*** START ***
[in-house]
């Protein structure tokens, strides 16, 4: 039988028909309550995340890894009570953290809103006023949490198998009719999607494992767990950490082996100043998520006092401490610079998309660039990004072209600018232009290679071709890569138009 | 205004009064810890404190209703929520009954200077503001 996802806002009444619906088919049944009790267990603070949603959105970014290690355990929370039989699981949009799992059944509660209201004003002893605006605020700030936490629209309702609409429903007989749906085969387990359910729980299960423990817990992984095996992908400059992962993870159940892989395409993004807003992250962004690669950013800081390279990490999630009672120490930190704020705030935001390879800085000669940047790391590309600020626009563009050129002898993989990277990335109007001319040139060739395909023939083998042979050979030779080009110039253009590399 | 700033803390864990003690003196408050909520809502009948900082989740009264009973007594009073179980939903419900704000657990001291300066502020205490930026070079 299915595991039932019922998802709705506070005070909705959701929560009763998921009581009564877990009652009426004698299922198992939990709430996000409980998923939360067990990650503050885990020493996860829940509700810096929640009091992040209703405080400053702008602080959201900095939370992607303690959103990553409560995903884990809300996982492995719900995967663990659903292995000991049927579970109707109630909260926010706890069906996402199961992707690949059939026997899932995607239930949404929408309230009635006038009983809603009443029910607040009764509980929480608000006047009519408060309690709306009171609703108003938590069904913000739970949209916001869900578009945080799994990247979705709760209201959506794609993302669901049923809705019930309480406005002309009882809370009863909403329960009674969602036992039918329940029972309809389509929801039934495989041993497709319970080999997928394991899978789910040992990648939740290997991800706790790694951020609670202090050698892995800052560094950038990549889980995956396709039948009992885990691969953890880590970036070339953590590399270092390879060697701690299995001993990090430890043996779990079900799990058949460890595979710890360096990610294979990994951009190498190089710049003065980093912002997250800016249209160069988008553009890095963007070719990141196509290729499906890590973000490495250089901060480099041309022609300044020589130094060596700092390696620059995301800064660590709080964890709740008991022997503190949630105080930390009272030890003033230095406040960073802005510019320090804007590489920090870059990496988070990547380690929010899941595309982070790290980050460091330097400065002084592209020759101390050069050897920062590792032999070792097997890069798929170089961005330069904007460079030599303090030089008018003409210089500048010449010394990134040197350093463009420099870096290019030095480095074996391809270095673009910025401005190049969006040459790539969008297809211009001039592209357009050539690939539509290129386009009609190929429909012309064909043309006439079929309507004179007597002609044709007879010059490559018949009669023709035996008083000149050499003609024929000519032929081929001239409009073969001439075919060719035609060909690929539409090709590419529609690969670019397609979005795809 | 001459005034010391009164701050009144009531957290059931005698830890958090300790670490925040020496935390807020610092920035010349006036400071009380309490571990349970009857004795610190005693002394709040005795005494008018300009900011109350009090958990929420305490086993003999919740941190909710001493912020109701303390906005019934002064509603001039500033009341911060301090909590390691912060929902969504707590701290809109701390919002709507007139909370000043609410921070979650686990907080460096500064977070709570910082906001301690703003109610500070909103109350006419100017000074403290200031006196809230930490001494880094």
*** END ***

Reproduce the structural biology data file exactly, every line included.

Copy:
[in-house]
């Protein structure tokens, strides 16, 4: 039988028909309550995340890894009570953290809103006023949490198998009719999607494992767990950490082996100043998520006092401490610079998309660039990004072209600018232009290679071709890569138009 | 205004009064810890404190209703929520009954200077503001 996802806002009444619906088919049944009790267990603070949603959105970014290690355990929370039989699981949009799992059944509660209201004003002893605006605020700030936490629209309702609409429903007989749906085969387990359910729980299960423990817990992984095996992908400059992962993870159940892989395409993004807003992250962004690669950013800081390279990490999630009672120490930190704020705030935001390879800085000669940047790391590309600020626009563009050129002898993989990277990335109007001319040139060739395909023939083998042979050979030779080009110039253009590399 | 700033803390864990003690003196408050909520809502009948900082989740009264009973007594009073179980939903419900704000657990001291300066502020205490930026070079 299915595991039932019922998802709705506070005070909705959701929560009763998921009581009564877990009652009426004698299922198992939990709430996000409980998923939360067990990650503050885990020493996860829940509700810096929640009091992040209703405080400053702008602080959201900095939370992607303690959103990553409560995903884990809300996982492995719900995967663990659903292995000991049927579970109707109630909260926010706890069906996402199961992707690949059939026997899932995607239930949404929408309230009635006038009983809603009443029910607040009764509980929480608000006047009519408060309690709306009171609703108003938590069904913000739970949209916001869900578009945080799994990247979705709760209201959506794609993302669901049923809705019930309480406005002309009882809370009863909403329960009674969602036992039918329940029972309809389509929801039934495989041993497709319970080999997928394991899978789910040992990648939740290997991800706790790694951020609670202090050698892995800052560094950038990549889980995956396709039948009992885990691969953890880590970036070339953590590399270092390879060697701690299995001993990090430890043996779990079900799990058949460890595979710890360096990610294979990994951009190498190089710049003065980093912002997250800016249209160069988008553009890095963007070719990141196509290729499906890590973000490495250089901060480099041309022609300044020589130094060596700092390696620059995301800064660590709080964890709740008991022997503190949630105080930390009272030890003033230095406040960073802005510019320090804007590489920090870059990496988070990547380690929010899941595309982070790290980050460091330097400065002084592209020759101390050069050897920062590792032999070792097997890069798929170089961005330069904007460079030599303090030089008018003409210089500048010449010394990134040197350093463009420099870096290019030095480095074996391809270095673009910025401005190049969006040459790539969008297809211009001039592209357009050539690939539509290129386009009609190929429909012309064909043309006439079929309507004179007597002609044709007879010059490559018949009669023709035996008083000149050499003609024929000519032929081929001239409009073969001439075919060719035609060909690929539409090709590419529609690969670019397609979005795809 | 001459005034010391009164701050009144009531957290059931005698830890958090300790670490925040020496935390807020610092920035010349006036400071009380309490571990349970009857004795610190005693002394709040005795005494008018300009900011109350009090958990929420305490086993003999919740941190909710001493912020109701303390906005019934002064509603001039500033009341911060301090909590390691912060929902969504707590701290809109701390919002709507007139909370000043609410921070979650686990907080460096500064977070709570910082906001301690703003109610500070909103109350006419100017000074403290200031006196809230930490001494880094």